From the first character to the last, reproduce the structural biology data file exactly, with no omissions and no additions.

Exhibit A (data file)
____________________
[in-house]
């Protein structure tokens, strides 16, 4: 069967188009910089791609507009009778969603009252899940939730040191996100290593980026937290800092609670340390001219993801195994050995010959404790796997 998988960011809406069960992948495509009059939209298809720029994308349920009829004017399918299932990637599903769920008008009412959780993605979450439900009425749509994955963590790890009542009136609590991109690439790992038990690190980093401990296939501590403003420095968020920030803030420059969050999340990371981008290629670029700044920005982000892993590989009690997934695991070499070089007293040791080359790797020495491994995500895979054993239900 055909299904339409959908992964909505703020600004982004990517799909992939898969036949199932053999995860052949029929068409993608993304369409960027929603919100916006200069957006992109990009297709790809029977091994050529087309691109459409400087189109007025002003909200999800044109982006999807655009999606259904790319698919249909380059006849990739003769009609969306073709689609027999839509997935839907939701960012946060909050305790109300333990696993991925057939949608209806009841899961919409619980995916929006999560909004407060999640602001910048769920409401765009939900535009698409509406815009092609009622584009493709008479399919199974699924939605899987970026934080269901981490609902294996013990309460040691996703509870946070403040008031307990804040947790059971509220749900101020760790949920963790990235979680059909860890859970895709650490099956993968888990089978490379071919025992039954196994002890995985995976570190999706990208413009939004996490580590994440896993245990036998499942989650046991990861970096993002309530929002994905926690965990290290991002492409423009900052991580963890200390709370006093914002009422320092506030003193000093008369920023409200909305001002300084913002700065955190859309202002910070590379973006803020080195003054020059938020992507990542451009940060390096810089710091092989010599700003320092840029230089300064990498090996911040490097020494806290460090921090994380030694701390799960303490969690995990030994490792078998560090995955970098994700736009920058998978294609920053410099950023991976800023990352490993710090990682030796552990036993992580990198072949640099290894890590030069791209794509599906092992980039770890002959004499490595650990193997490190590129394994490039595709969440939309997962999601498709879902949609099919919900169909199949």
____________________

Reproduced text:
[in-house]
């Protein structure tokens, strides 16, 4: 069967188009910089791609507009009778969603009252899940939730040191996100290593980026937290800092609670340390001219993801195994050995010959404790796997 998988960011809406069960992948495509009059939209298809720029994308349920009829004017399918299932990637599903769920008008009412959780993605979450439900009425749509994955963590790890009542009136609590991109690439790992038990690190980093401990296939501590403003420095968020920030803030420059969050999340990371981008290629670029700044920005982000892993590989009690997934695991070499070089007293040791080359790797020495491994995500895979054993239900 055909299904339409959908992964909505703020600004982004990517799909992939898969036949199932053999995860052949029929068409993608993304369409960027929603919100916006200069957006992109990009297709790809029977091994050529087309691109459409400087189109007025002003909200999800044109982006999807655009999606259904790319698919249909380059006849990739003769009609969306073709689609027999839509997935839907939701960012946060909050305790109300333990696993991925057939949608209806009841899961919409619980995916929006999560909004407060999640602001910048769920409401765009939900535009698409509406815009092609009622584009493709008479399919199974699924939605899987970026934080269901981490609902294996013990309460040691996703509870946070403040008031307990804040947790059971509220749900101020760790949920963790990235979680059909860890859970895709650490099956993968888990089978490379071919025992039954196994002890995985995976570190999706990208413009939004996490580590994440896993245990036998499942989650046991990861970096993002309530929002994905926690965990290290991002492409423009900052991580963890200390709370006093914002009422320092506030003193000093008369920023409200909305001002300084913002700065955190859309202002910070590379973006803020080195003054020059938020992507990542451009940060390096810089710091092989010599700003320092840029230089300064990498090996911040490097020494806290460090921090994380030694701390799960303490969690995990030994490792078998560090995955970098994700736009920058998978294609920053410099950023991976800023990352490993710090990682030796552990036993992580990198072949640099290894890590030069791209794509599906092992980039770890002959004499490595650990193997490190590129394994490039595709969440939309997962999601498709879902949609099919919900169909199949």